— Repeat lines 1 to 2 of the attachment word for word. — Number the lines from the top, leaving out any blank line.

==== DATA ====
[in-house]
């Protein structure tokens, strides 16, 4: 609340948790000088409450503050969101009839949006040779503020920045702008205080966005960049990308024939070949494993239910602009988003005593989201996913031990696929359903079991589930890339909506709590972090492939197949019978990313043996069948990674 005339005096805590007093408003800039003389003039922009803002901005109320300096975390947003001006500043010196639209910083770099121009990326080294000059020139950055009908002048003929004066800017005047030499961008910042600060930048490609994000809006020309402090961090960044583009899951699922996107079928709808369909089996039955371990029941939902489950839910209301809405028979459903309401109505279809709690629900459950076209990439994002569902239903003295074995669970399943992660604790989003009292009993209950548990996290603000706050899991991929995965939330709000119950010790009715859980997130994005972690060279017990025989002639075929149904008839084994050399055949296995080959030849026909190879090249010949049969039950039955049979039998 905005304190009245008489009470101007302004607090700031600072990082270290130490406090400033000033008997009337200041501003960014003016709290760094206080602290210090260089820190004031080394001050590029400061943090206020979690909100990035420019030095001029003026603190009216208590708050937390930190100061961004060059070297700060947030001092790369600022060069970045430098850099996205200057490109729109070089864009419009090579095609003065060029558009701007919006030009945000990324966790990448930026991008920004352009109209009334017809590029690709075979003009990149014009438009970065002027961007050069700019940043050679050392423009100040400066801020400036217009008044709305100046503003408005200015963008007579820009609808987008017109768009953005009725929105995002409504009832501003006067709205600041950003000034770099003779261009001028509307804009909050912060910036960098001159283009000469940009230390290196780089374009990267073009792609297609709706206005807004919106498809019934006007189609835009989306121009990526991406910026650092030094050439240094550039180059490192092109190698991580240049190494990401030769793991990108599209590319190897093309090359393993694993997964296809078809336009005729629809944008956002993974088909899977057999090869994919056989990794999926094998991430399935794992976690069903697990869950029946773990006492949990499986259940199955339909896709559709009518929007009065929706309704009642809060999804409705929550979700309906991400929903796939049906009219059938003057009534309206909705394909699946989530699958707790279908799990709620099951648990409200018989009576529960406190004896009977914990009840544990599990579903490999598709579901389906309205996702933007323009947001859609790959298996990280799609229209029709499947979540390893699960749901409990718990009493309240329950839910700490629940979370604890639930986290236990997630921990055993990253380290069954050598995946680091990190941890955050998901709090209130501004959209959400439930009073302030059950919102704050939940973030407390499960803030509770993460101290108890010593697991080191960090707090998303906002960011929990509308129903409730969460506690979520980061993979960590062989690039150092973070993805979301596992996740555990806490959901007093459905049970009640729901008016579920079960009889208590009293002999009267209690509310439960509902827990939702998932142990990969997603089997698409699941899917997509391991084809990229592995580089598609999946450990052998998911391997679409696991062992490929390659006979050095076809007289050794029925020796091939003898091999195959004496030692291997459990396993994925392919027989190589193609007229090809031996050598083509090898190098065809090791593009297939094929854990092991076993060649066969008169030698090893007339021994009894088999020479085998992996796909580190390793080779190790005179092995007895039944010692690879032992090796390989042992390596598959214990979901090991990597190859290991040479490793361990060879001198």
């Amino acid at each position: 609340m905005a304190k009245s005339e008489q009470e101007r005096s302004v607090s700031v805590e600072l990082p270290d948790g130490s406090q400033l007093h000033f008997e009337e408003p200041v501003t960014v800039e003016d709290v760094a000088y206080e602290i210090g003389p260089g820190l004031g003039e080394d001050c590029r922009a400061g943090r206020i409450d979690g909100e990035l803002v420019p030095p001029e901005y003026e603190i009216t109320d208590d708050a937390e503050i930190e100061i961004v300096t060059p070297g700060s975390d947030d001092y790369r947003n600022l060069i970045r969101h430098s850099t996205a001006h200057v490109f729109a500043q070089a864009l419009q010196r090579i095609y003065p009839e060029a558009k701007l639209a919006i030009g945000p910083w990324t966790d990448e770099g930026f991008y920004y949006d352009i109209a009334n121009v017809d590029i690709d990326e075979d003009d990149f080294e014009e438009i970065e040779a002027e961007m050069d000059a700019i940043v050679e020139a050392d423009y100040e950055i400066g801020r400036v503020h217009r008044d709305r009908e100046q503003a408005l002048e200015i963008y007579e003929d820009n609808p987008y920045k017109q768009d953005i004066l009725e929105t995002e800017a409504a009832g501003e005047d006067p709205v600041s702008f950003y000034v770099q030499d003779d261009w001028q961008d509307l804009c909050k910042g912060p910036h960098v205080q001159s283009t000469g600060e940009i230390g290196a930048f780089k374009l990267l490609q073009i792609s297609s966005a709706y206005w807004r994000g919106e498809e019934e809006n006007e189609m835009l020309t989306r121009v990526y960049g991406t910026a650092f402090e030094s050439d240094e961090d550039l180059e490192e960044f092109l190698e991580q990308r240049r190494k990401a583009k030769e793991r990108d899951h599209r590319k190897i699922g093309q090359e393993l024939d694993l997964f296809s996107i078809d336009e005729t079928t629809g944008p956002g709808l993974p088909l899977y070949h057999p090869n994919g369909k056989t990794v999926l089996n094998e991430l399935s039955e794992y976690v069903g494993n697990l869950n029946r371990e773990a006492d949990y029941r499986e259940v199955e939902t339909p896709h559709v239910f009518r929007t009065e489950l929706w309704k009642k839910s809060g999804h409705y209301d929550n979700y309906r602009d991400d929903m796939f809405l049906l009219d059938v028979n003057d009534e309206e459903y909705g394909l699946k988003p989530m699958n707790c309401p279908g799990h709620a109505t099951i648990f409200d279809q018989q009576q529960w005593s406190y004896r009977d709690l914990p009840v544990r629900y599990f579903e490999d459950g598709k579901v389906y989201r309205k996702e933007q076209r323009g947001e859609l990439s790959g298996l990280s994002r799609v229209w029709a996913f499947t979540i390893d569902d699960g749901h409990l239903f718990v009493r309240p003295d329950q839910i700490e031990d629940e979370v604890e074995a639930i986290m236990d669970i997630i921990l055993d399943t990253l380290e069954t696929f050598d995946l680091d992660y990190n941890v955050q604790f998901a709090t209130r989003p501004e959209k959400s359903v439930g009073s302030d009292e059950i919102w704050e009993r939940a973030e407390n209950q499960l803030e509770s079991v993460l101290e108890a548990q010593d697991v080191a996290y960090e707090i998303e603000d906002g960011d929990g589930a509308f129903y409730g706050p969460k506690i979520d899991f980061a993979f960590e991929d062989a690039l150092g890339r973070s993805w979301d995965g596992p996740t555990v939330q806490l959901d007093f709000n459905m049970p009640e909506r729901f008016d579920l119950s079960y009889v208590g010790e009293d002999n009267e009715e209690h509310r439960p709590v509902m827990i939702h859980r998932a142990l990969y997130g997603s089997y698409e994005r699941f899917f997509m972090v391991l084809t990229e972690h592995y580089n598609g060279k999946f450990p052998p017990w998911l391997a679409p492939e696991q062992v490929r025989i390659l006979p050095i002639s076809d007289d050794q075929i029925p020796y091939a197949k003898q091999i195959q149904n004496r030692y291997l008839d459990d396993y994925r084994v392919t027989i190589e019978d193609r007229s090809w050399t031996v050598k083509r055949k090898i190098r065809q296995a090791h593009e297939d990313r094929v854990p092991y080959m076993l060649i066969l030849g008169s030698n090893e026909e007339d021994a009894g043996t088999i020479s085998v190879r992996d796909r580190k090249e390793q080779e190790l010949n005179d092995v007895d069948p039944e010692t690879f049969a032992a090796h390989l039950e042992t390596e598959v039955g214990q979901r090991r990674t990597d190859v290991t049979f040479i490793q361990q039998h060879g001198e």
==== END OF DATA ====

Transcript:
[in-house]
């Protein structure tokens, strides 16, 4: 609340948790000088409450503050969101009839949006040779503020920045702008205080966005960049990308024939070949494993239910602009988003005593989201996913031990696929359903079991589930890339909506709590972090492939197949019978990313043996069948990674 005339005096805590007093408003800039003389003039922009803002901005109320300096975390947003001006500043010196639209910083770099121009990326080294000059020139950055009908002048003929004066800017005047030499961008910042600060930048490609994000809006020309402090961090960044583009899951699922996107079928709808369909089996039955371990029941939902489950839910209301809405028979459903309401109505279809709690629900459950076209990439994002569902239903003295074995669970399943992660604790989003009292009993209950548990996290603000706050899991991929995965939330709000119950010790009715859980997130994005972690060279017990025989002639075929149904008839084994050399055949296995080959030849026909190879090249010949049969039950039955049979039998 905005304190009245008489009470101007302004607090700031600072990082270290130490406090400033000033008997009337200041501003960014003016709290760094206080602290210090260089820190004031080394001050590029400061943090206020979690909100990035420019030095001029003026603190009216208590708050937390930190100061961004060059070297700060947030001092790369600022060069970045430098850099996205200057490109729109070089864009419009090579095609003065060029558009701007919006030009945000990324966790990448930026991008920004352009109209009334017809590029690709075979003009990149014009438009970065002027961007050069700019940043050679050392423009100040400066801020400036217009008044709305100046503003408005200015963008007579820009609808987008017109768009953005009725929105995002409504009832501003006067709205600041950003000034770099003779261009001028509307804009909050912060910036960098001159283009000469940009230390290196780089374009990267073009792609297609709706206005807004919106498809019934006007189609835009989306121009990526991406910026650092030094050439240094550039180059490192092109190698991580240049190494990401030769793991990108599209590319190897093309090359393993694993997964296809078809336009005729629809944008956002993974088909899977057999090869994919056989990794999926094998991430399935794992976690069903697990869950029946773990006492949990499986259940199955339909896709559709009518929007009065929706309704009642809060999804409705929550979700309906991400929903796939049906009219059938003057009534309206909705394909699946989530699958707790279908799990709620099951648990409200018989009576529960406190004896009977914990009840544990599990579903490999598709579901389906309205996702933007323009947001859609790959298996990280799609229209029709499947979540390893699960749901409990718990009493309240329950839910700490629940979370604890639930986290236990997630921990055993990253380290069954050598995946680091990190941890955050998901709090209130501004959209959400439930009073302030059950919102704050939940973030407390499960803030509770993460101290108890010593697991080191960090707090998303906002960011929990509308129903409730969460506690979520980061993979960590062989690039150092973070993805979301596992996740555990806490959901007093459905049970009640729901008016579920079960009889208590009293002999009267209690509310439960509902827990939702998932142990990969997603089997698409699941899917997509391991084809990229592995580089598609999946450990052998998911391997679409696991062992490929390659006979050095076809007289050794029925020796091939003898091999195959004496030692291997459990396993994925392919027989190589193609007229090809031996050598083509090898190098065809090791593009297939094929854990092991076993060649066969008169030698090893007339021994009894088999020479085998992996796909580190390793080779190790005179092995007895039944010692690879032992090796390989042992390596598959214990979901090991990597190859290991040479490793361990060879001198």